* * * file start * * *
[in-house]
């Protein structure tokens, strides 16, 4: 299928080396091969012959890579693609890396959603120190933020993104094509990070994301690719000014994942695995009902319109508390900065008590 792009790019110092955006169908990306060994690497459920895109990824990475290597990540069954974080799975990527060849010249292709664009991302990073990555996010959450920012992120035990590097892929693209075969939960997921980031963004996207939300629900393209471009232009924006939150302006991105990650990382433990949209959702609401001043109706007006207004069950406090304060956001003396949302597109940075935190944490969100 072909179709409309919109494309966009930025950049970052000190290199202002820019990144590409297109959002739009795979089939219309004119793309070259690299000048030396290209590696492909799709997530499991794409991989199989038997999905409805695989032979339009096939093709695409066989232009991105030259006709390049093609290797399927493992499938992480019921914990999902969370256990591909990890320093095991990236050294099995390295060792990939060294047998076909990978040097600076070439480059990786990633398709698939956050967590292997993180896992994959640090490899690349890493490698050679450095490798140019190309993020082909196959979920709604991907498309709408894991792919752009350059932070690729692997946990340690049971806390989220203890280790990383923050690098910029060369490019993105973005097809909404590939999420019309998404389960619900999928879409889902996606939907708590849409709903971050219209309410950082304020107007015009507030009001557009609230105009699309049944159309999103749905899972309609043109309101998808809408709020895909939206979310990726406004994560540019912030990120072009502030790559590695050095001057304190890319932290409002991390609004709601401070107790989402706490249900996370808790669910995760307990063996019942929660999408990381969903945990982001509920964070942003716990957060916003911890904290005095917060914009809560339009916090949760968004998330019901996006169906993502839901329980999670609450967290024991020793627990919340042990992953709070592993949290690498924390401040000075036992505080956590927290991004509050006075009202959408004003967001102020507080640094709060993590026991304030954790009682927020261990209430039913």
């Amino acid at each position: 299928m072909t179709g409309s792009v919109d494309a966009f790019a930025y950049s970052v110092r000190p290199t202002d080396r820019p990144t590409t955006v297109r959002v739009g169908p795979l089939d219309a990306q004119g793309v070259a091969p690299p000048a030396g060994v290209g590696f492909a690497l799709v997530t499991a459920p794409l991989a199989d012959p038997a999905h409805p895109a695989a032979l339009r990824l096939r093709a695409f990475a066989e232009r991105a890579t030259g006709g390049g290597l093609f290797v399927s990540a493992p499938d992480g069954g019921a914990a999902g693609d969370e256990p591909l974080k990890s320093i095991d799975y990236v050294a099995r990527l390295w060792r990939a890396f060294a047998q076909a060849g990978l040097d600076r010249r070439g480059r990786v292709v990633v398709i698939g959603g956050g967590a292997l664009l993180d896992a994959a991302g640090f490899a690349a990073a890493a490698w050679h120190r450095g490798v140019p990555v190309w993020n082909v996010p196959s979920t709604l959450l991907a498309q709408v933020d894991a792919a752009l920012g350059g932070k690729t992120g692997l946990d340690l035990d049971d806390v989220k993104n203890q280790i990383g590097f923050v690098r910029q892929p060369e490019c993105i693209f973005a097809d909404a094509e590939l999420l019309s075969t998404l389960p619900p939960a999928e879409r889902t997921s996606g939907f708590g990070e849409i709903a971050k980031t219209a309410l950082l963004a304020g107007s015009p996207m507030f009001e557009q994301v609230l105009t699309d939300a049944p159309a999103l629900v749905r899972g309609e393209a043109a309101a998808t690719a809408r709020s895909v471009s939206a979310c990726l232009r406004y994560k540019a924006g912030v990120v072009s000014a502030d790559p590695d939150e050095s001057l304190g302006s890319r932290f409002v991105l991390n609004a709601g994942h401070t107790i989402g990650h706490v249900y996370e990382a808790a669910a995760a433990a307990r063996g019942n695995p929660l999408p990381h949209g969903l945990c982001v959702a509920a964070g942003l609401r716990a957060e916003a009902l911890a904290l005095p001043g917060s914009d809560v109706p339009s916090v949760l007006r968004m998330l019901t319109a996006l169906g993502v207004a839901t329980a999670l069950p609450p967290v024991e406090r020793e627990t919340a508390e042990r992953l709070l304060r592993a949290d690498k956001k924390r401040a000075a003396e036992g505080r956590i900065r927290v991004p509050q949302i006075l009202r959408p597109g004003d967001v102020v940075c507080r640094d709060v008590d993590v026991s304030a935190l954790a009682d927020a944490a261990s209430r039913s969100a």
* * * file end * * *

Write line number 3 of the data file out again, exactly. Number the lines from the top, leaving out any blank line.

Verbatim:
């Amino acid at each position: 299928m072909t179709g409309s792009v919109d494309a966009f790019a930025y950049s970052v110092r000190p290199t202002d080396r820019p990144t590409t955006v297109r959002v739009g169908p795979l089939d219309a990306q004119g793309v070259a091969p690299p000048a030396g060994v290209g590696f492909a690497l799709v997530t499991a459920p794409l991989a199989d012959p038997a999905h409805p895109a695989a032979l339009r990824l096939r093709a695409f990475a066989e232009r991105a890579t030259g006709g390049g290597l093609f290797v399927s990540a493992p499938d992480g069954g019921a914990a999902g693609d969370e256990p591909l974080k990890s320093i095991d799975y990236v050294a099995r990527l390295w060792r990939a890396f060294a047998q076909a060849g990978l040097d600076r010249r070439g480059r990786v292709v990633v398709i698939g959603g956050g967590a292997l664009l993180d896992a994959a991302g640090f490899a690349a990073a890493a490698w050679h120190r450095g490798v140019p990555v190309w993020n082909v996010p196959s979920t709604l959450l991907a498309q709408v933020d894991a792919a752009l920012g350059g932070k690729t992120g692997l946990d340690l035990d049971d806390v989220k993104n203890q280790i990383g590097f923050v690098r910029q892929p060369e490019c993105i693209f973005a097809d909404a094509e590939l999420l019309s075969t998404l389960p619900p939960a999928e879409r889902t997921s996606g939907f708590g990070e849409i709903a971050k980031t219209a309410l950082l963004a304020g107007s015009p996207m507030f009001e557009q994301v609230l105009t699309d939300a049944p159309a999103l629900v749905r899972g309609e393209a043109a309101a998808t690719a809408r709020s895909v471009s939206a979310c990726l232009r406004y994560k540019a924006g912030v990120v072009s000014a502030d790559p590695d939150e050095s001057l304190g302006s890319r932290f409002v991105l991390n609004a709601g994942h401070t107790i989402g990650h706490v249900y996370e990382a808790a669910a995760a433990a307990r063996g019942n695995p929660l999408p990381h949209g969903l945990c982001v959702a509920a964070g942003l609401r716990a957060e916003a009902l911890a904290l005095p001043g917060s914009d809560v109706p339009s916090v949760l007006r968004m998330l019901t319109a996006l169906g993502v207004a839901t329980a999670l069950p609450p967290v024991e406090r020793e627990t919340a508390e042990r992953l709070l304060r592993a949290d690498k956001k924390r401040a000075a003396e036992g505080r956590i900065r927290v991004p509050q949302i006075l009202r959408p597109g004003d967001v102020v940075c507080r640094d709060v008590d993590v026991s304030a935190l954790a009682d927020a944490a261990s209430r039913s969100a």